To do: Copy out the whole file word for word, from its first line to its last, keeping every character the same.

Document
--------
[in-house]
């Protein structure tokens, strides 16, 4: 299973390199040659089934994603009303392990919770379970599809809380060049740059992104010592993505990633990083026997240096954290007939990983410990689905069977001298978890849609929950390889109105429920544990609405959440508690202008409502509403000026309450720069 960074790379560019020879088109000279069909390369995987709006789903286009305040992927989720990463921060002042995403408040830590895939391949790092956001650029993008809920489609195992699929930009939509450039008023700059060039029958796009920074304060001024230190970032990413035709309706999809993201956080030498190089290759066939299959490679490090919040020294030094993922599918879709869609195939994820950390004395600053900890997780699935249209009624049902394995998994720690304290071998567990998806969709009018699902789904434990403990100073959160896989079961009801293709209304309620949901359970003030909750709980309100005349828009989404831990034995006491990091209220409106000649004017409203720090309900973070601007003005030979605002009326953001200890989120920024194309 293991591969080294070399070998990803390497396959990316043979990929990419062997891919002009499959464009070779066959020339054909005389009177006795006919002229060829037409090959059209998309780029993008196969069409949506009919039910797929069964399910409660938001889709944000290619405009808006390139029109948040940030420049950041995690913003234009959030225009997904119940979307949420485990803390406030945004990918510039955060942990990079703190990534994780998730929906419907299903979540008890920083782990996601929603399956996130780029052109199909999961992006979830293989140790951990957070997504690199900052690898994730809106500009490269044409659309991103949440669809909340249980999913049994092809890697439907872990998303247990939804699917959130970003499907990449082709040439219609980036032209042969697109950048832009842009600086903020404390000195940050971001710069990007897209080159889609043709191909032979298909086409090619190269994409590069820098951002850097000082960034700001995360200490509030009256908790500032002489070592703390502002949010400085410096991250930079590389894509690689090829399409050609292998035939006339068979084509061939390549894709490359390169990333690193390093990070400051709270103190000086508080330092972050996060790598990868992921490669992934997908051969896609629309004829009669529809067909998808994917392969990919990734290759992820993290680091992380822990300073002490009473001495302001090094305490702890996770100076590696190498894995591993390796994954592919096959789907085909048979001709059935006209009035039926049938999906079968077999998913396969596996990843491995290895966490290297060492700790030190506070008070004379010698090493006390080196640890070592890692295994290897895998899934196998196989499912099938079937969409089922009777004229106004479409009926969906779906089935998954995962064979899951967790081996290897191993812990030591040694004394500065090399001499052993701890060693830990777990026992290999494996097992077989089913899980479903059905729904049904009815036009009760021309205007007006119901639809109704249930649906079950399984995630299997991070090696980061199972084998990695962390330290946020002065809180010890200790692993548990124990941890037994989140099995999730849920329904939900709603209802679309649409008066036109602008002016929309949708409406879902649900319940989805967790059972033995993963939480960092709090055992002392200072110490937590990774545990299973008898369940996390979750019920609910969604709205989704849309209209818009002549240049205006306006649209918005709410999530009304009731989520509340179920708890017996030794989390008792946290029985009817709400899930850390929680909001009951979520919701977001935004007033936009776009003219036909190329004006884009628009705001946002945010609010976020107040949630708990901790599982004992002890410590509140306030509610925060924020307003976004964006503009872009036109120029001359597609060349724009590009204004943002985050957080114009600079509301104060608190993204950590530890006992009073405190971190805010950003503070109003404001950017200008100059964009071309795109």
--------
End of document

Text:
[in-house]
């Protein structure tokens, strides 16, 4: 299973390199040659089934994603009303392990919770379970599809809380060049740059992104010592993505990633990083026997240096954290007939990983410990689905069977001298978890849609929950390889109105429920544990609405959440508690202008409502509403000026309450720069 960074790379560019020879088109000279069909390369995987709006789903286009305040992927989720990463921060002042995403408040830590895939391949790092956001650029993008809920489609195992699929930009939509450039008023700059060039029958796009920074304060001024230190970032990413035709309706999809993201956080030498190089290759066939299959490679490090919040020294030094993922599918879709869609195939994820950390004395600053900890997780699935249209009624049902394995998994720690304290071998567990998806969709009018699902789904434990403990100073959160896989079961009801293709209304309620949901359970003030909750709980309100005349828009989404831990034995006491990091209220409106000649004017409203720090309900973070601007003005030979605002009326953001200890989120920024194309 293991591969080294070399070998990803390497396959990316043979990929990419062997891919002009499959464009070779066959020339054909005389009177006795006919002229060829037409090959059209998309780029993008196969069409949506009919039910797929069964399910409660938001889709944000290619405009808006390139029109948040940030420049950041995690913003234009959030225009997904119940979307949420485990803390406030945004990918510039955060942990990079703190990534994780998730929906419907299903979540008890920083782990996601929603399956996130780029052109199909999961992006979830293989140790951990957070997504690199900052690898994730809106500009490269044409659309991103949440669809909340249980999913049994092809890697439907872990998303247990939804699917959130970003499907990449082709040439219609980036032209042969697109950048832009842009600086903020404390000195940050971001710069990007897209080159889609043709191909032979298909086409090619190269994409590069820098951002850097000082960034700001995360200490509030009256908790500032002489070592703390502002949010400085410096991250930079590389894509690689090829399409050609292998035939006339068979084509061939390549894709490359390169990333690193390093990070400051709270103190000086508080330092972050996060790598990868992921490669992934997908051969896609629309004829009669529809067909998808994917392969990919990734290759992820993290680091992380822990300073002490009473001495302001090094305490702890996770100076590696190498894995591993390796994954592919096959789907085909048979001709059935006209009035039926049938999906079968077999998913396969596996990843491995290895966490290297060492700790030190506070008070004379010698090493006390080196640890070592890692295994290897895998899934196998196989499912099938079937969409089922009777004229106004479409009926969906779906089935998954995962064979899951967790081996290897191993812990030591040694004394500065090399001499052993701890060693830990777990026992290999494996097992077989089913899980479903059905729904049904009815036009009760021309205007007006119901639809109704249930649906079950399984995630299997991070090696980061199972084998990695962390330290946020002065809180010890200790692993548990124990941890037994989140099995999730849920329904939900709603209802679309649409008066036109602008002016929309949708409406879902649900319940989805967790059972033995993963939480960092709090055992002392200072110490937590990774545990299973008898369940996390979750019920609910969604709205989704849309209209818009002549240049205006306006649209918005709410999530009304009731989520509340179920708890017996030794989390008792946290029985009817709400899930850390929680909001009951979520919701977001935004007033936009776009003219036909190329004006884009628009705001946002945010609010976020107040949630708990901790599982004992002890410590509140306030509610925060924020307003976004964006503009872009036109120029001359597609060349724009590009204004943002985050957080114009600079509301104060608190993204950590530890006992009073405190971190805010950003503070109003404001950017200008100059964009071309795109």